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Thanks for all the help guys... it makes sense to me now that the vinyl is an insert, but I couldn't see the metal track beneath the bead of caulk along the edge of the insert. There is a visible screw at the end of each piece of vinyl... i guess just to hold the ends down. I think I'll wait till warmer weather before tackling this... the motorhome is in the garage, but there's no heat out there. This doesn't look to be such a terrible project after all.

-cheers
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Old 01-04-2013, 08:36 AM   #7
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That looks like a mid 90s Holiday Rambler. If so there's no wood behind there. It's aluminum framed. Mine did the same thing. There are pop rivets holding that trim piece to the aluminum superstructure. The molding snaps on over the channel. HR still sells that in rolls. You can either remove the bad rivets and rerivet or use some larger stainless steel screws. Just make sure the head isn't so big you can't snap the molding back in place.
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Old 01-04-2013, 09:18 AM   #8
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I recall that molding will shrink quite a bit as it cools. If I recall correctly, you should wait until it cools before trimming for length.
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Old 01-04-2013, 10:56 AM   #9
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Quote:
Originally Posted by topdownman View Post
That looks like a mid 90s Holiday Rambler. If so there's no wood behind there. It's aluminum framed. Mine did the same thing. There are pop rivets holding that trim piece to the aluminum superstructure. The molding snaps on over the channel. HR still sells that in rolls. You can either remove the bad rivets and rerivet or use some larger stainless steel screws. Just make sure the head isn't so big you can't snap the molding back in place.
You're right... sort of. It is a '94 Holiday rambler, and the construction from the floor up is aluminum framed (storage bins and below are steel framed)... but there is wood behind the aluminum, though not structural wood. The aluminum sheeting is laminated to what must be 3/16 or 1/4" luan plywood. These laminated panels of aluminum and luan are then attached to the aluminum frame.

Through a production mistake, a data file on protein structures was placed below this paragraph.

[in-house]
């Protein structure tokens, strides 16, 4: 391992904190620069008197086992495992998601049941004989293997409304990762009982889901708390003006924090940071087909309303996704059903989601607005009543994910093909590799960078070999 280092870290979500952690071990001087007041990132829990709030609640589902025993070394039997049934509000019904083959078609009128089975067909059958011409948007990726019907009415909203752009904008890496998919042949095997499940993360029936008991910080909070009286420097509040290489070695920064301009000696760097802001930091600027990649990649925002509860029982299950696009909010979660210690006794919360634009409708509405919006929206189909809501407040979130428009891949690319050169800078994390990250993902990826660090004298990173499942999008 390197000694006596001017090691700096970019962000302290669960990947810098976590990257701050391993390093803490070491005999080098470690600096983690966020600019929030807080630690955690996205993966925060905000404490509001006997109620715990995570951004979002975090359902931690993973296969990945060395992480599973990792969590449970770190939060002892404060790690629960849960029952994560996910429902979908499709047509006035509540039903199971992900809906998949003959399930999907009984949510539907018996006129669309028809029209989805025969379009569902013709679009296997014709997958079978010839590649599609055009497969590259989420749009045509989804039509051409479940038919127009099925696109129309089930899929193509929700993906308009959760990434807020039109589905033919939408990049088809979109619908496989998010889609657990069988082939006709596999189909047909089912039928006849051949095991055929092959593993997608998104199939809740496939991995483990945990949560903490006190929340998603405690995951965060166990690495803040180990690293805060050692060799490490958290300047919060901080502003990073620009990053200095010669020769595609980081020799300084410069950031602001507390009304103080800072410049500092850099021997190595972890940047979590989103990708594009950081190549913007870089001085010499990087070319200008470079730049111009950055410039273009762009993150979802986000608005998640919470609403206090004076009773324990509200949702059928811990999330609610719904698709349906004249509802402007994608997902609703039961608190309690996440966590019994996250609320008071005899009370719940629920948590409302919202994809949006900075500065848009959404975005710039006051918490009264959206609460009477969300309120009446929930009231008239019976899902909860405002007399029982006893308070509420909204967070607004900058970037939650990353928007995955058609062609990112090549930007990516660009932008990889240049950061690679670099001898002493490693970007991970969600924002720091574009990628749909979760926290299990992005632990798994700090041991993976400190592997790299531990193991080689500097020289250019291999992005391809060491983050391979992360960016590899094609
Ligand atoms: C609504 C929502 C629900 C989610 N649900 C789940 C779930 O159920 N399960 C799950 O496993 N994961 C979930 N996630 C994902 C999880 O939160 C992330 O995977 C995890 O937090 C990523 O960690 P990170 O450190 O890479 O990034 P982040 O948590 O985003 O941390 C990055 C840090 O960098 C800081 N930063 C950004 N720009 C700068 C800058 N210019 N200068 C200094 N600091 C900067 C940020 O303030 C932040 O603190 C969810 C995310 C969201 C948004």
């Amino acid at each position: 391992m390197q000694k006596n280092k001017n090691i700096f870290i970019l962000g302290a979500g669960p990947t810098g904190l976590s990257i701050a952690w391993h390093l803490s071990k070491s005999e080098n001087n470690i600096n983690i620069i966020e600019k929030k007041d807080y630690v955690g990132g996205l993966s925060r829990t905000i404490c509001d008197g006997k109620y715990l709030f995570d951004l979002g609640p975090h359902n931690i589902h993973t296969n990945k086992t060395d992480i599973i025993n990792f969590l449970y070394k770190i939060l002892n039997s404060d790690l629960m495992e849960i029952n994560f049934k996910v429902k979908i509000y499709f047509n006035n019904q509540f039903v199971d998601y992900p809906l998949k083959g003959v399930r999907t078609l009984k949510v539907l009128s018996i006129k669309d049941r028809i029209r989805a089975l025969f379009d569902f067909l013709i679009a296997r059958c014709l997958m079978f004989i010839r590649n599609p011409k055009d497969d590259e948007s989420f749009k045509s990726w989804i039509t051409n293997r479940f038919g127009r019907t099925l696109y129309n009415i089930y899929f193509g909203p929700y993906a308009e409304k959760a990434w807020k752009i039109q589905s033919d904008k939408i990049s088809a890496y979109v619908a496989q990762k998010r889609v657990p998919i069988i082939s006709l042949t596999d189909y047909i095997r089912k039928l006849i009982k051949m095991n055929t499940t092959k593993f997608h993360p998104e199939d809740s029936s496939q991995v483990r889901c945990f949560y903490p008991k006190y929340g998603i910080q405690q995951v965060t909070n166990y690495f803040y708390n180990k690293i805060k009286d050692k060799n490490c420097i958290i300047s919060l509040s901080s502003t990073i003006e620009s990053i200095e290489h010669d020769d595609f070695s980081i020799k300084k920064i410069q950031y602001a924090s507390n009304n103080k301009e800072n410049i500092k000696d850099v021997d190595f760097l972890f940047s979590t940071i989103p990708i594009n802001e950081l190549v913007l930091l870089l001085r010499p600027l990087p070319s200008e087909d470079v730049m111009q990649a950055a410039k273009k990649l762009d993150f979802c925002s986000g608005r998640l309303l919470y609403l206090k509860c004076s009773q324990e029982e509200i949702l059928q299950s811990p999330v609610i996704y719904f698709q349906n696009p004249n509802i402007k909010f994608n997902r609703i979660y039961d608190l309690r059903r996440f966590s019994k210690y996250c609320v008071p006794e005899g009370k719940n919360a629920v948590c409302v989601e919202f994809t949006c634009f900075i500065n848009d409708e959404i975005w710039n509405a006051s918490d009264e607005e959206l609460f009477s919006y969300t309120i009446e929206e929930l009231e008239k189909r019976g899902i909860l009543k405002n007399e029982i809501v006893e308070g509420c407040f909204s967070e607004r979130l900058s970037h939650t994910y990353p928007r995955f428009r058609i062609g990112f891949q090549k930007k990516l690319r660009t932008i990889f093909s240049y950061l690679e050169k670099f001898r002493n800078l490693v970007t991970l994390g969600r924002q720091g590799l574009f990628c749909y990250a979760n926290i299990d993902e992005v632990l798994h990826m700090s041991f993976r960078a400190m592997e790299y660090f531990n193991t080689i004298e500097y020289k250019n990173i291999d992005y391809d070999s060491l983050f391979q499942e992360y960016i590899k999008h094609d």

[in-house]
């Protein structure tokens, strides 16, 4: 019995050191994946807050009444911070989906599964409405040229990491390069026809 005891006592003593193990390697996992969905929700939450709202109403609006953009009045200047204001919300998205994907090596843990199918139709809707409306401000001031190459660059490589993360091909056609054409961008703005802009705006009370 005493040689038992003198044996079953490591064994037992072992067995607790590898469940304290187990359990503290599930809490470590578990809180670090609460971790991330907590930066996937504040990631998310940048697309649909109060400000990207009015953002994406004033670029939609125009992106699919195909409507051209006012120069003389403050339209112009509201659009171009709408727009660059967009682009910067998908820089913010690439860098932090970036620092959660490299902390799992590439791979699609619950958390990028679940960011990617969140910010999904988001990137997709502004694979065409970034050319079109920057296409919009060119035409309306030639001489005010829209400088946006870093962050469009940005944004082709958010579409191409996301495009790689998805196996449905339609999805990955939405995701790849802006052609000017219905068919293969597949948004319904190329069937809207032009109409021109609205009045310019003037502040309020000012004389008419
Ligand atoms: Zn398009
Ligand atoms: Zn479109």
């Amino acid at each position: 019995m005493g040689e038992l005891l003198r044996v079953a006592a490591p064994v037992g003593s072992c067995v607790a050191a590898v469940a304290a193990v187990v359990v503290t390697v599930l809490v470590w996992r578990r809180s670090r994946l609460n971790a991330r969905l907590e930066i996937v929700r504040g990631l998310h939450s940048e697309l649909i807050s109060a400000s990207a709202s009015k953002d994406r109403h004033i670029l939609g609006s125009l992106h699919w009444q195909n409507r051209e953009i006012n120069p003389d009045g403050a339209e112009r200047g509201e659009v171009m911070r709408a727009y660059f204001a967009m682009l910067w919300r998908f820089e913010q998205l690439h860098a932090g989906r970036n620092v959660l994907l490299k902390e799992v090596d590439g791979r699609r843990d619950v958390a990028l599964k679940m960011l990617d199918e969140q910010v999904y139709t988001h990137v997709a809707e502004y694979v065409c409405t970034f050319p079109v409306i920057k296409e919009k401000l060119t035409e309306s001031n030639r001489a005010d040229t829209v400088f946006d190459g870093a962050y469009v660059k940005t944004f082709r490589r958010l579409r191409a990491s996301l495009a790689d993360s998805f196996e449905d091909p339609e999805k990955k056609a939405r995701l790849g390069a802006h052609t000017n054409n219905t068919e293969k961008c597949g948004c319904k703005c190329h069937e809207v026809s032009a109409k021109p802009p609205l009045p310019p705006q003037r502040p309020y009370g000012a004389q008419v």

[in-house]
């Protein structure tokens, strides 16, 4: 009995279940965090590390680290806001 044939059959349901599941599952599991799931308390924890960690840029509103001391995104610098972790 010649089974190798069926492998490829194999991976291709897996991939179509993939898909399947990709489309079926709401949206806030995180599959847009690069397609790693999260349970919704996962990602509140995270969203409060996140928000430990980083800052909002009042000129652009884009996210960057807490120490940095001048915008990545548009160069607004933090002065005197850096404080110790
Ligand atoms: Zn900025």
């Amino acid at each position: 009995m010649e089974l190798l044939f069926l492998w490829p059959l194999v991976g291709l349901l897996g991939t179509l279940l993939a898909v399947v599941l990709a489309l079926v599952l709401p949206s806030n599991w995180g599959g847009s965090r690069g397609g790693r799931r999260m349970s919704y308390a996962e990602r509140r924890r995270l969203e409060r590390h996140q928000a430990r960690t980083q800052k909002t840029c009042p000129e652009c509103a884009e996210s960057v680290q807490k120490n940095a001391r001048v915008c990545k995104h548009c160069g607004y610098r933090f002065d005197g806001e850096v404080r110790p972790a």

The main reason we went with the older holiday rambler was because of the aluminum framing... knowing that if there had been a roof leak somewhere at some point in time, it wouldn't cause structural damage.

I'd love to put new skins on the entire motorhome, but it's just not in the budget... I'll be satisfied to prevent further water from entering and causing additional corrosion of the aluminum from the inside out. And I'll probably just reuse the old moulding since it's already faded to match the rest of the paint. lol.

-cheers
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Old 01-06-2013, 07:38 PM   #10
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I have a 1997. When I went to remove the vinyl inserts someone had used butyl tape ... a PITA but it does come off. I also had some screws that had corroded to the point that all that was left were the heads. Replaced with stainless ... drilled new holes about 1/4" to the side and filled the old holes with Dicor caulk.
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Old 02-08-2013, 08:56 AM   #11
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I like using polyurethane sealant for filling holds and gluing trim, sealing windows etc. Stronger than silicone, paintable, long-lasting. Loctite S4 window and door sealant.
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Old 04-13-2013, 03:04 PM   #12